A couple of weeks ago I stumbled across an article about the United Church of Canada and its move to add drinking bottled water to its list of "immoral" acts. While it seems trivial, it's actually a very significant story, particularly from a business perspective. Which is why Bloomberg had, as best I could tell, the most thorough article on the matter. As a pragmatic matter, the bottled water business is a multimillion-dollar industry and there is a chance that the church's boycott could hurt the industry.
If there was a theological reason for this church's move, Bloomberg didn't give us one. But it did give us enough background to put this move into perspective:
The United Church has a tradition of staking out positions on social issues. It wants the Canadian government to recognize native land claims, stop its involvement in gambling and lotteries, and increase spending on affordable housing.
The church also supports same-sex marriage and wider access to contraceptives.
The effort against bottled water is part of the "Water in Focus'' campaign, which encourages congregation members to pressure governments and corporations to protect watersheds from exploitation and pollution. Educational materials include action booklets, brochures and a map linking "water struggles'' around the world.
The church says the world's poor are losing access to clean water. It says more than 1 billion people worldwide lack safe drinking water and sanitation services.
Apparently opposing drinking water doesn't give the church enough attention, so, as the Globe and Mail reported last week, the church is resorting to the baseball park strategy of handing out bobbleheads -- of Jesus. Again, the reader is not to be surprised by this because it's just one of many things designed to get attention as membership in the church steadily declines:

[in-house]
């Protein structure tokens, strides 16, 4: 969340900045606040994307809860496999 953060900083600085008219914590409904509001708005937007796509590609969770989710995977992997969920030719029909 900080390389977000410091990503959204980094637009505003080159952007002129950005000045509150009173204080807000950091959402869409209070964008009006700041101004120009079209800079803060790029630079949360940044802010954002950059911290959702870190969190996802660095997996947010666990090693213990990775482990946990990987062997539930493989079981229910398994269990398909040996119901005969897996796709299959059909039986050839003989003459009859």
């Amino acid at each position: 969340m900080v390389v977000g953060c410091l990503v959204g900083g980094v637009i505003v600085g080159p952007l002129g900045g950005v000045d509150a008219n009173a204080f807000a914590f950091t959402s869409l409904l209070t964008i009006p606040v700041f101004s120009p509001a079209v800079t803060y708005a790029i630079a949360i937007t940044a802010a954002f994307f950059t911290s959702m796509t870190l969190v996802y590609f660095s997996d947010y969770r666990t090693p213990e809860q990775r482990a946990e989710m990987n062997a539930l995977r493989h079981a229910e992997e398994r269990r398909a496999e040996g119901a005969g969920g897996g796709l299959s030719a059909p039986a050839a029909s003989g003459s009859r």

The United Church of Canada is launching the largest advertising campaign ever by a Canadian church in an attempt to spark debate about religious issues and encourage people to come back to the pews.
The series of advertisements poke fun at some traditions and tackle controversial topics such as sex and gay marriage.
One includes statues of two grooms on a wedding cake and asks, "Does anyone object?" Another features a can of whipped cream with the question, "How much fun can sex be before it's a sin?" Still another depicts a bobble-head Jesus on a car dashboard and asks, "Funny. Ticket to hell. What do you think?"
The $10.5-million project, to be officially unveiled today in Toronto, includes advertisements in magazines, community newspapers and on the Internet. It will also include the creation of a website called WonderCafe.ca which will feature discussion forums on a variety of social issues. The church also plans to hold seminars to teach its 3,500 congregations how to be more welcoming to newcomers.
There is very little substantial news reporting in the article, so if you're not a registered at the Globe and Mail site, don't let that disturb you. The only source for this article is the Rev. Keith Howard, who is heading the project, and a bunch of polling data. There is very little in the form of probing questions. Essentially here is Howard's plan, why he thinks it is important and some stats about the status of religion among Canadians. The same can be said, sadly, for this London Free Press article.
Also take a look at this WorldNetDaily piece by Ted Byfield. By no means do I want to associate myself with Byfield's opinion, because we try not to do that here at GetReligion, but I want to bring it to the discussion over how journalists can better cover the bobblehead movement.
Perhaps there are articles out there that bring a more critical (probing?) line of questioning. Rather than just repeating the official church line, maybe journalists could get into the meat of the issues that the church is dealing with.